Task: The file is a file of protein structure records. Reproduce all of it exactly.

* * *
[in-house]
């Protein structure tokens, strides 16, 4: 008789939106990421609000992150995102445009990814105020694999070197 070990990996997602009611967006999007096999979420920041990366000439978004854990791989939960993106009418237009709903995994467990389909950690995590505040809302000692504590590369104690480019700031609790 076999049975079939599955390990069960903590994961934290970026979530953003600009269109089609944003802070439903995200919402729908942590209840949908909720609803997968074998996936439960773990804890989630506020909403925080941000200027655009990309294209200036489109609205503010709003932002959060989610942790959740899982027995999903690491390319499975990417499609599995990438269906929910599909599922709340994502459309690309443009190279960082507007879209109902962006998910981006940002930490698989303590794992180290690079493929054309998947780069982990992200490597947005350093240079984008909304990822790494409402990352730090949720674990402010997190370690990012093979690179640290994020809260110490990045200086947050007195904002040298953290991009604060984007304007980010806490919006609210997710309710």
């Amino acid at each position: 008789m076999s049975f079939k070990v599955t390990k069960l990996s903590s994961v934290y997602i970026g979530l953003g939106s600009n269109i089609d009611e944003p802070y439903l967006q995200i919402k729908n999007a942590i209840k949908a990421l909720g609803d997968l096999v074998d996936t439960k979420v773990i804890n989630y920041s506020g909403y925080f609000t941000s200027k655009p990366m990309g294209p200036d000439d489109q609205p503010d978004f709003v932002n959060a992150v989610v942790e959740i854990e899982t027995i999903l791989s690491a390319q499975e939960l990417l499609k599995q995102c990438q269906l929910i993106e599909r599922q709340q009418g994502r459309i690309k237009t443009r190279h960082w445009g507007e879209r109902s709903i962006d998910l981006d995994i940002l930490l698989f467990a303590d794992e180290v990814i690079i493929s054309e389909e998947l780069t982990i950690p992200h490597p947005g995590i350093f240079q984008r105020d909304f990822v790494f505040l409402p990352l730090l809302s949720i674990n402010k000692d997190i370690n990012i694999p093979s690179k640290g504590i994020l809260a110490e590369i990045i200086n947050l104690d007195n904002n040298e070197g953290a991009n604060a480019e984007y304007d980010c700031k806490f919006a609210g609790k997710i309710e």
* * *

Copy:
[in-house]
């Protein structure tokens, strides 16, 4: 008789939106990421609000992150995102445009990814105020694999070197 070990990996997602009611967006999007096999979420920041990366000439978004854990791989939960993106009418237009709903995994467990389909950690995590505040809302000692504590590369104690480019700031609790 076999049975079939599955390990069960903590994961934290970026979530953003600009269109089609944003802070439903995200919402729908942590209840949908909720609803997968074998996936439960773990804890989630506020909403925080941000200027655009990309294209200036489109609205503010709003932002959060989610942790959740899982027995999903690491390319499975990417499609599995990438269906929910599909599922709340994502459309690309443009190279960082507007879209109902962006998910981006940002930490698989303590794992180290690079493929054309998947780069982990992200490597947005350093240079984008909304990822790494409402990352730090949720674990402010997190370690990012093979690179640290994020809260110490990045200086947050007195904002040298953290991009604060984007304007980010806490919006609210997710309710």
């Amino acid at each position: 008789m076999s049975f079939k070990v599955t390990k069960l990996s903590s994961v934290y997602i970026g979530l953003g939106s600009n269109i089609d009611e944003p802070y439903l967006q995200i919402k729908n999007a942590i209840k949908a990421l909720g609803d997968l096999v074998d996936t439960k979420v773990i804890n989630y920041s506020g909403y925080f609000t941000s200027k655009p990366m990309g294209p200036d000439d489109q609205p503010d978004f709003v932002n959060a992150v989610v942790e959740i854990e899982t027995i999903l791989s690491a390319q499975e939960l990417l499609k599995q995102c990438q269906l929910i993106e599909r599922q709340q009418g994502r459309i690309k237009t443009r190279h960082w445009g507007e879209r109902s709903i962006d998910l981006d995994i940002l930490l698989f467990a303590d794992e180290v990814i690079i493929s054309e389909e998947l780069t982990i950690p992200h490597p947005g995590i350093f240079q984008r105020d909304f990822v790494f505040l409402p990352l730090l809302s949720i674990n402010k000692d997190i370690n990012i694999p093979s690179k640290g504590i994020l809260a110490e590369i990045i200086n947050l104690d007195n904002n040298e070197g953290a991009n604060a480019e984007y304007d980010c700031k806490f919006a609210g609790k997710i309710e």